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Has Uber broken US laws by bribing foreign officials?

By Alnoor Peermohamed
September 21, 2017 17:31 IST
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Under the ambit of probe is how former exec Eric Alexander obtained medical records of woman who was raped by an Uber driver in Delhi in 2014

Uber has begun reviewing its operations in India after the US Department of Justice (DoJ) launched a probe to investigate whether the company had broken US laws by bribing foreign officials.

The scrutiny of the India unit as part of a review by Uber, for which it has hired law firm O‘Melveny & Myers LLP, will focus also on suspicious activity in China, Indonesia, Malaysia, and South Korea, according to a Bloomberg report on Wednesday.


The company has notified US authorities of the payments made by its staff to Indonesian police officers.

Also under the ambit of Uber’s investigation is how former executive Eric Alexander obtained medical records of the woman who was raped by an Uber driver in Delhi in 2014.

Alexander, who was let go by Uber, had apparently carried the woman’s medical records around for months and had shared it with other top executives, including its ousted founder and chief executive officer (CEO) Travis Kalanick, Bloomberg newswire reported on Wednesday.

The incident also forced the government to bring in measures to regulate the app-based ride-hailing industry, a step that made it mandatory for these firms to verify drivers on the platform.

The revelation that Alexander held medical records of the rape victim came as part of the investigation into the toxic work culture at Uber following a whistle-blower blog by Susan Fowler.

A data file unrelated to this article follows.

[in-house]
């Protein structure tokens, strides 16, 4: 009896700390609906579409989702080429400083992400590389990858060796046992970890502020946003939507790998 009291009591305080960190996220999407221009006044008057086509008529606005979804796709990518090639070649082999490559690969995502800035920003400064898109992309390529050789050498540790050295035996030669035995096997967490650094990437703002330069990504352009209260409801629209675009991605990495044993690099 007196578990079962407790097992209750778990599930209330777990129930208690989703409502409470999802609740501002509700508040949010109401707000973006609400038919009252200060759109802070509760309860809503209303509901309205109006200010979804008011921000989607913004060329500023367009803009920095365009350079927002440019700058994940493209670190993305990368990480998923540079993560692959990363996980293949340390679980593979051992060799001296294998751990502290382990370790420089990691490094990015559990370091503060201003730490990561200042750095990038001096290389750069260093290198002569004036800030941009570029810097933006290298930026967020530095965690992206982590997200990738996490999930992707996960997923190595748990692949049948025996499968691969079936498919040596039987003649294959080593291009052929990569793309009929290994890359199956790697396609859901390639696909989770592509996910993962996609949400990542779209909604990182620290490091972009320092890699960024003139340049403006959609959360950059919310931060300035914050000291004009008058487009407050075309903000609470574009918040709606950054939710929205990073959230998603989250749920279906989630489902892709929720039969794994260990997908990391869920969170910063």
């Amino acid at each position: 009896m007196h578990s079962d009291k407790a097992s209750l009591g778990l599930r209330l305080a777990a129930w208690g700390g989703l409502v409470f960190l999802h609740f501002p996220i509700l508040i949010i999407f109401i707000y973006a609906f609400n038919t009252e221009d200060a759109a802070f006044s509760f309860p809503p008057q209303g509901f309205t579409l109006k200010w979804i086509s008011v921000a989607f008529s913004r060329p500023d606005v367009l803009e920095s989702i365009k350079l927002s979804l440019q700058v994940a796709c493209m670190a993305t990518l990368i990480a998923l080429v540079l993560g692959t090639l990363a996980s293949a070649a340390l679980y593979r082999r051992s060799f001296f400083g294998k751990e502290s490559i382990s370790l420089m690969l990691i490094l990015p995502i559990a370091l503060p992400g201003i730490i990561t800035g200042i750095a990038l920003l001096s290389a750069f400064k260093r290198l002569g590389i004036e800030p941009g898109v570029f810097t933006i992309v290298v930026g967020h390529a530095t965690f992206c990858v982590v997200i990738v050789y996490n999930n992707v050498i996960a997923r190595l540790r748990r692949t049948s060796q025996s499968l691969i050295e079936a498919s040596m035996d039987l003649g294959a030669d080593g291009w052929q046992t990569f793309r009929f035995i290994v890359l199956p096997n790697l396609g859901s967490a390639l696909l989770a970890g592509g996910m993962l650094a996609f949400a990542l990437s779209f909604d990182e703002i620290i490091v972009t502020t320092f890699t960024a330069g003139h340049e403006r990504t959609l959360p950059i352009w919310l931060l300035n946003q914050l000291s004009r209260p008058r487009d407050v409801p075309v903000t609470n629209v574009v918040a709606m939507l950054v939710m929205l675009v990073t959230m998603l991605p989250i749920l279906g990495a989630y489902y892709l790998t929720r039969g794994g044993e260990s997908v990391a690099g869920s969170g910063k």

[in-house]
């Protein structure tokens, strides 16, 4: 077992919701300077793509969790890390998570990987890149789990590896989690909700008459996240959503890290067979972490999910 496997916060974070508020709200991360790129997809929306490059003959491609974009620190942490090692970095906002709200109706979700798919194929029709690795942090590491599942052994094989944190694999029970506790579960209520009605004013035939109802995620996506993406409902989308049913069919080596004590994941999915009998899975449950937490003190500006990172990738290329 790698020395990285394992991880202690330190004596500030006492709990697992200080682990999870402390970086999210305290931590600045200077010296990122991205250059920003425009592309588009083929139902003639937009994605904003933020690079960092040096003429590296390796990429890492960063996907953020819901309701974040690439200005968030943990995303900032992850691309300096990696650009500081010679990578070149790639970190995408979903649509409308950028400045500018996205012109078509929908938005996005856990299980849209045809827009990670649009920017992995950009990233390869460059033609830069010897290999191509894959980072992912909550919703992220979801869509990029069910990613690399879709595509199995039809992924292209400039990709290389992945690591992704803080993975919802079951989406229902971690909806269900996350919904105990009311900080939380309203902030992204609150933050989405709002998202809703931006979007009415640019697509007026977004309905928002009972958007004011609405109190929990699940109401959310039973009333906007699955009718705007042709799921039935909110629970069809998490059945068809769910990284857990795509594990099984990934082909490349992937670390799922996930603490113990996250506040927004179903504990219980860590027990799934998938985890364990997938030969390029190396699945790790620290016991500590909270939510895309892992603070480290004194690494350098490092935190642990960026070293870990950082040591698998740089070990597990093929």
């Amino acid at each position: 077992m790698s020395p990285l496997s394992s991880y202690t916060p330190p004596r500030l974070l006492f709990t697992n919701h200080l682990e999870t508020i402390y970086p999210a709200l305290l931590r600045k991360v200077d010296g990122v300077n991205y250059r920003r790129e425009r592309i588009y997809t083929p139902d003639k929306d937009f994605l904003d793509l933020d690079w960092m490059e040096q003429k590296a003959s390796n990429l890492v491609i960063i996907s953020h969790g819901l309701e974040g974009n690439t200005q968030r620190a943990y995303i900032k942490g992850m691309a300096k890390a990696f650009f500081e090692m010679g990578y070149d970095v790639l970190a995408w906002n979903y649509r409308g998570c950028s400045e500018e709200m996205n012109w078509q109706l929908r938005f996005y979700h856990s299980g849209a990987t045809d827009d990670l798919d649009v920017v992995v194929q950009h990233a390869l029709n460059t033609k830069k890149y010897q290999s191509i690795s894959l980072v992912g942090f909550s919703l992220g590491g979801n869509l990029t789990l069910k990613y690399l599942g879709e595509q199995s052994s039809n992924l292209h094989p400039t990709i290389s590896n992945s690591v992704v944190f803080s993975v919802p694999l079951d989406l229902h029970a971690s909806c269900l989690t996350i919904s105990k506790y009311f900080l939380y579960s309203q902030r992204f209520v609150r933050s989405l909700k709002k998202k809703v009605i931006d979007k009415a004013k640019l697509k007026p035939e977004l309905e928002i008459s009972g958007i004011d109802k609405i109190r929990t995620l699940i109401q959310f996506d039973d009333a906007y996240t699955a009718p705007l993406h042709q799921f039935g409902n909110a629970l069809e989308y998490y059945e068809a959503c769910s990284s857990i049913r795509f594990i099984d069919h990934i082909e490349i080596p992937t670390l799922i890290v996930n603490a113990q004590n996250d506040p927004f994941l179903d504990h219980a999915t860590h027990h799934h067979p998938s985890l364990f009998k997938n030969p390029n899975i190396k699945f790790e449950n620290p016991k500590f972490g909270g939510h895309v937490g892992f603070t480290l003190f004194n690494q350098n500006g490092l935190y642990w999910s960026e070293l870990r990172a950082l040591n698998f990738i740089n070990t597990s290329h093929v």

It also led to Kalanick’s exit by the Uber board and efforts to find an executive to replace him as CEO.

The victim woman has filed a lawsuit in a US court against Uber, Kalanick and Alexander of violating her for a second time by “unlawfully” obtaining and sharing her medical records.

The review of Uber’s operations in India comes at a time when the US taxi hailing company has stepped its marketing exercise, including television ads in the country, to project the platform as a safe and reliable service and woo consumers.

Uber is also pricing its rides lower than its local rival Ola to grab market share and dominate the Indian market.

Uber is looking to work on the network effect - the more drivers and users on the platform means that it gets a disproportionate market share, leaving rivals a distant second.

India is the last large remaining market in Asia that Uber has a significant presence, having lost to local player Didi Chuxing in China and merged its operations with Russia’s Yandex.

Interestingly, SoftBank, which has backed both Didi and Ola, is holding talks with Uber to invest substantially, a move that could potentially spark a merger between the two players in India.

Both players are wary of a merger, unsure of which company would remain on top in the country.

Last month Uber named former Expedia CEO Dara Khosrowshahi as its new CEO after several months of hunt to replace Kalanick.

Photograph: Kai Pfaffenbach/Reuters

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Alnoor Peermohamed in Bengaluru
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